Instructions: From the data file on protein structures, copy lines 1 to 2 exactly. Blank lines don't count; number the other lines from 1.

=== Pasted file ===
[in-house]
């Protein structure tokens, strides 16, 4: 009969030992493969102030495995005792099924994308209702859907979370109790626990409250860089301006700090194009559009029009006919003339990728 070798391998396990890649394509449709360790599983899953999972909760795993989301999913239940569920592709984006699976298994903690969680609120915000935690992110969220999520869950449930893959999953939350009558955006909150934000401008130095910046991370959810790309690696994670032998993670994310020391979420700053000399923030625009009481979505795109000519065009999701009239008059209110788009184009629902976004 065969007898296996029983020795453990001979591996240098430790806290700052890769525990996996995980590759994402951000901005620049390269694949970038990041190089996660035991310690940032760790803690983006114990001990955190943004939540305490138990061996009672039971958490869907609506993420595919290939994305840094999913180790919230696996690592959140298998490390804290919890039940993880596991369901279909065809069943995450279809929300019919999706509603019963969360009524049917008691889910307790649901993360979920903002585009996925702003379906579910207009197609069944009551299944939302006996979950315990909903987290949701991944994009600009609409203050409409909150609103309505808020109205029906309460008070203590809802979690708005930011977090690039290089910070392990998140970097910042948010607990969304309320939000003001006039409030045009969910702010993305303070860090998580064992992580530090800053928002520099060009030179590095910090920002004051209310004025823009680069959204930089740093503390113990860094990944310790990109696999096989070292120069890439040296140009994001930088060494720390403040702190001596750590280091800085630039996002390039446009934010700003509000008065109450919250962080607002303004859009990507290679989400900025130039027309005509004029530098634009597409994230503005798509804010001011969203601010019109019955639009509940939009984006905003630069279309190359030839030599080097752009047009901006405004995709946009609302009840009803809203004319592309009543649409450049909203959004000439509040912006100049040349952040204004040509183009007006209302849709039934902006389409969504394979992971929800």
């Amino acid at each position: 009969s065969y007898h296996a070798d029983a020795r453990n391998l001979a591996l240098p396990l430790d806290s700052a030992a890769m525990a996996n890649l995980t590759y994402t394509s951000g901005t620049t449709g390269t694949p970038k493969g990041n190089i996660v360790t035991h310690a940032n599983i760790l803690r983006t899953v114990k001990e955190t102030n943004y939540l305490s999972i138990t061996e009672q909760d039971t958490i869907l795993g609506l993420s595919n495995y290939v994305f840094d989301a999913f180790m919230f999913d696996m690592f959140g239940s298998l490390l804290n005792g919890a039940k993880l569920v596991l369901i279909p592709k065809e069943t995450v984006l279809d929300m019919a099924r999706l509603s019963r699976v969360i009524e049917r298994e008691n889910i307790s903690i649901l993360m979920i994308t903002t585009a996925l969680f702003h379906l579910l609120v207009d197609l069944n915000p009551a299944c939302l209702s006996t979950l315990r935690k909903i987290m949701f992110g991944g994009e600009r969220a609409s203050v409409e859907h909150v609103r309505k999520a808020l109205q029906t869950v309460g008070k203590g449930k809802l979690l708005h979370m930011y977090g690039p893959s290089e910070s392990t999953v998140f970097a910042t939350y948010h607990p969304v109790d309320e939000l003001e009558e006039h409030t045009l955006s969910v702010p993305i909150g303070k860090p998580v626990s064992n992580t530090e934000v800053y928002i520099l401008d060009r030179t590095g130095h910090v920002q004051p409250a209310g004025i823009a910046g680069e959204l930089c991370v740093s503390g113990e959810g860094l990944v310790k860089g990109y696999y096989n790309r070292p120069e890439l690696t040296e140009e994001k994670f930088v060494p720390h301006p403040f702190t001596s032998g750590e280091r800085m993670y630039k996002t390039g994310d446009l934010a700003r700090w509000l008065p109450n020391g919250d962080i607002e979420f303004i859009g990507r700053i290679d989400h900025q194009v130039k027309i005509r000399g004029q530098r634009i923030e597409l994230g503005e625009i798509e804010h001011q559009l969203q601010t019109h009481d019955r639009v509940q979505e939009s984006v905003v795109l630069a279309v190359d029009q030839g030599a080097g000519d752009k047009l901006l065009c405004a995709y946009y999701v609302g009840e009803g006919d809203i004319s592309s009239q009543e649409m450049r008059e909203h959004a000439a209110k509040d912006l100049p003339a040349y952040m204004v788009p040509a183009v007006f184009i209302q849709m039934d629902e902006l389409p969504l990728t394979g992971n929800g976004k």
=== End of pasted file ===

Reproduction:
[in-house]
């Protein structure tokens, strides 16, 4: 009969030992493969102030495995005792099924994308209702859907979370109790626990409250860089301006700090194009559009029009006919003339990728 070798391998396990890649394509449709360790599983899953999972909760795993989301999913239940569920592709984006699976298994903690969680609120915000935690992110969220999520869950449930893959999953939350009558955006909150934000401008130095910046991370959810790309690696994670032998993670994310020391979420700053000399923030625009009481979505795109000519065009999701009239008059209110788009184009629902976004 065969007898296996029983020795453990001979591996240098430790806290700052890769525990996996995980590759994402951000901005620049390269694949970038990041190089996660035991310690940032760790803690983006114990001990955190943004939540305490138990061996009672039971958490869907609506993420595919290939994305840094999913180790919230696996690592959140298998490390804290919890039940993880596991369901279909065809069943995450279809929300019919999706509603019963969360009524049917008691889910307790649901993360979920903002585009996925702003379906579910207009197609069944009551299944939302006996979950315990909903987290949701991944994009600009609409203050409409909150609103309505808020109205029906309460008070203590809802979690708005930011977090690039290089910070392990998140970097910042948010607990969304309320939000003001006039409030045009969910702010993305303070860090998580064992992580530090800053928002520099060009030179590095910090920002004051209310004025823009680069959204930089740093503390113990860094990944310790990109696999096989070292120069890439040296140009994001930088060494720390403040702190001596750590280091800085630039996002390039446009934010700003509000008065109450919250962080607002303004859009990507290679989400900025130039027309005509004029530098634009597409994230503005798509804010001011969203601010019109019955639009509940939009984006905003630069279309190359030839030599080097752009047009901006405004995709946009609302009840009803809203004319592309009543649409450049909203959004000439509040912006100049040349952040204004040509183009007006209302849709039934902006389409969504394979992971929800």